Sunday, August 18, 2013

Update on STM

Hi all,

A quick update on Software Transactional Memory. We are working on two fronts.

On the one hand, the integration of the "c4" C library with PyPy is done and works well, but is still subject to improvements. The "PyPy-STM" executable (without the JIT) seems to be stable, as far as it has been tested. It runs a simple benchmark like Richards with a 3.2x slow-down over a regular JIT-less PyPy.

The main factor of this slow-down: the numerous "barriers" in the code --- checks that are needed a bit everywhere to verify that a pointer to an object points to a recent enough version, and if not, to go to the most recent version. These barriers are inserted automatically during the translation; there is no need for us to manually put 42 million barriers in the source code of PyPy. But this automatic insertion uses a primitive algorithm right now, which usually ends up putting more barriers than the theoretical optimum. I (Armin) am trying to improve that --- and progressing: last week the slow-down was around 4.5x. This is done in the branch stmgc-static-barrier.

On the other hand, Remi is progressing on the JIT integration in the branch stmgc-c4. This has been working in simple cases since a couple of weeks by now, but the resulting "PyPy-JIT-STM" often crashes. This is because while the basics are not really hard, we keep hitting new issues that must be resolved.

The basics are that whenever the JIT is about to generate assembler corresponding to a load or a store in a GC object, it must first generate a bit of extra assembler that corresponds to the barrier that we need. This works fine by now (but could benefit from the same kind of optimizations described above, to reduce the number of barriers). The additional issues are all more subtle. I will describe the current one as an example: it is how to write constant pointers inside the assembler.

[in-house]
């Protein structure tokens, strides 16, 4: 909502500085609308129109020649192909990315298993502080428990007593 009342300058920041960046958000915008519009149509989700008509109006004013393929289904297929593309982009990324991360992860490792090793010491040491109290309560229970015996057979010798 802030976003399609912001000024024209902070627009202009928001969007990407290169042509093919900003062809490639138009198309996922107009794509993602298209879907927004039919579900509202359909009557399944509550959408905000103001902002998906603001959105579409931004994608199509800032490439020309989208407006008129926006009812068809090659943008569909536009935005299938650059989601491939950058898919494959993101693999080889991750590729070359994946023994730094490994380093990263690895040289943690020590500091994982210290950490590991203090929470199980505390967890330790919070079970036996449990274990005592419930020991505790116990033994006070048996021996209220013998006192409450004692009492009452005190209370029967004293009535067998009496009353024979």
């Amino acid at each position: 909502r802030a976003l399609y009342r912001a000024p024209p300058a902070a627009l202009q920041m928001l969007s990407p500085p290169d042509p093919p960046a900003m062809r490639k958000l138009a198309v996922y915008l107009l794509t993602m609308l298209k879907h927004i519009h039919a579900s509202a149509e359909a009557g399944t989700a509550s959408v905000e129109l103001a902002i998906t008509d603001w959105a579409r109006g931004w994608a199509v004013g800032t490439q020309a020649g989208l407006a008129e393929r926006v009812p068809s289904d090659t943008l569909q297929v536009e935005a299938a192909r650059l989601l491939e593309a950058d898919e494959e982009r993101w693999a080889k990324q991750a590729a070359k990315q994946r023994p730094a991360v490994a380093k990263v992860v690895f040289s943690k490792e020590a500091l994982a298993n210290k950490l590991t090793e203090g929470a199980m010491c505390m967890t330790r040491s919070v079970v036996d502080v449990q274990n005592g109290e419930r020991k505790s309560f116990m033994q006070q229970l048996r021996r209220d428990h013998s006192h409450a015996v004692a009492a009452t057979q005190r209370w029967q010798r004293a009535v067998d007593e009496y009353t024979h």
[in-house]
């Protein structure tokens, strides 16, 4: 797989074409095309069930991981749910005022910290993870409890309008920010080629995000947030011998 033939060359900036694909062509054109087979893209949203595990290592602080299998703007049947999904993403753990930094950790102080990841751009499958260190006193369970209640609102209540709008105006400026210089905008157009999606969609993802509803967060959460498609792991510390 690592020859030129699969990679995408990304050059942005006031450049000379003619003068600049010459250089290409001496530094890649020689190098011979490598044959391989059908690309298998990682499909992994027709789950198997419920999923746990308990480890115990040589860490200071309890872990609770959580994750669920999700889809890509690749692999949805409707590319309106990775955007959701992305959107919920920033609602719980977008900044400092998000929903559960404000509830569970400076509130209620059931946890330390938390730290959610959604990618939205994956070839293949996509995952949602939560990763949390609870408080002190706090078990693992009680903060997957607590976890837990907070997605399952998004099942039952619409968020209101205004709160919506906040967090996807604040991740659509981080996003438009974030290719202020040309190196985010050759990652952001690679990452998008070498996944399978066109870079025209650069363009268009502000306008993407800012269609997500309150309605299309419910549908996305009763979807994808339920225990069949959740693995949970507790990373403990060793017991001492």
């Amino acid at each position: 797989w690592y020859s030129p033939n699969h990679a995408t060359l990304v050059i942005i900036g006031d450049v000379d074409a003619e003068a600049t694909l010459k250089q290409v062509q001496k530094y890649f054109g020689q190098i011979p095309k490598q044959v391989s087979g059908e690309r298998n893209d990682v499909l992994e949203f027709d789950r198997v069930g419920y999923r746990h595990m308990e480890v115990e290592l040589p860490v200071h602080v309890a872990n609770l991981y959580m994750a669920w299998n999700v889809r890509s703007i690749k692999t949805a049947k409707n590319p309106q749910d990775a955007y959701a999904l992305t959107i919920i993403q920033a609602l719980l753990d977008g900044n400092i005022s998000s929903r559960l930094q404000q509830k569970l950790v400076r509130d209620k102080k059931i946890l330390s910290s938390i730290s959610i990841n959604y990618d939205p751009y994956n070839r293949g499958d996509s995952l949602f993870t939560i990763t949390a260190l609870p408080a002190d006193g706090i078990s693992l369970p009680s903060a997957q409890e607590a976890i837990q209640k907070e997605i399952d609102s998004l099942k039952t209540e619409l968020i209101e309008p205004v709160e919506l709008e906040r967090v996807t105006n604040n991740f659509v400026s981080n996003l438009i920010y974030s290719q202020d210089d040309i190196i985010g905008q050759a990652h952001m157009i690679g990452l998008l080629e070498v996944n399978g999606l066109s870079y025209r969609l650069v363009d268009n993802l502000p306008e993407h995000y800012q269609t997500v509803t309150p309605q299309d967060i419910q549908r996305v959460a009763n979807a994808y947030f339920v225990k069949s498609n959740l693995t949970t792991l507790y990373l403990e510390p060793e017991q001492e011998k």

Remember that the STM library classifies objects as either "public" or "protected/private". A "protected/private" object is one which has not been seen by another thread so far. This is essential as an optimization, because we know that no other thread will access our protected or private objects in parallel, and thus we are free to modify their content in place. By contrast, public objects are frozen, and to do any change, we first need to build a different (protected) copy of the object. See this blog post for more details.

So far so good, but the JIT will sometimes (actually often) hard-code constant pointers into the assembler it produces. For example, this is the case when the Python code being JITted creates an instance of a known class; the corresponding assembler produced by the JIT will reserve the memory for the instance and then write the constant type pointer in it. This type pointer is a GC object (in the simple model, it's the Python class object; in PyPy it's actually the "map" object, which is a different story).

The problem right now is that this constant pointer may point to a protected object. This is a problem because the same piece of assembler can later be executed by a different thread. If it does, then this different thread will create instances whose type pointer is bogus: looking like a protected object, but actually protected by a different thread. Any attempt to use this type pointer to change anything on the class itself will likely crash: the threads will all think they can safely change it in-place. To fix this, we need to make sure we only write pointers to public objects in the assembler. This is a bit involved because we need to ensure that there is a public version of the object to start with.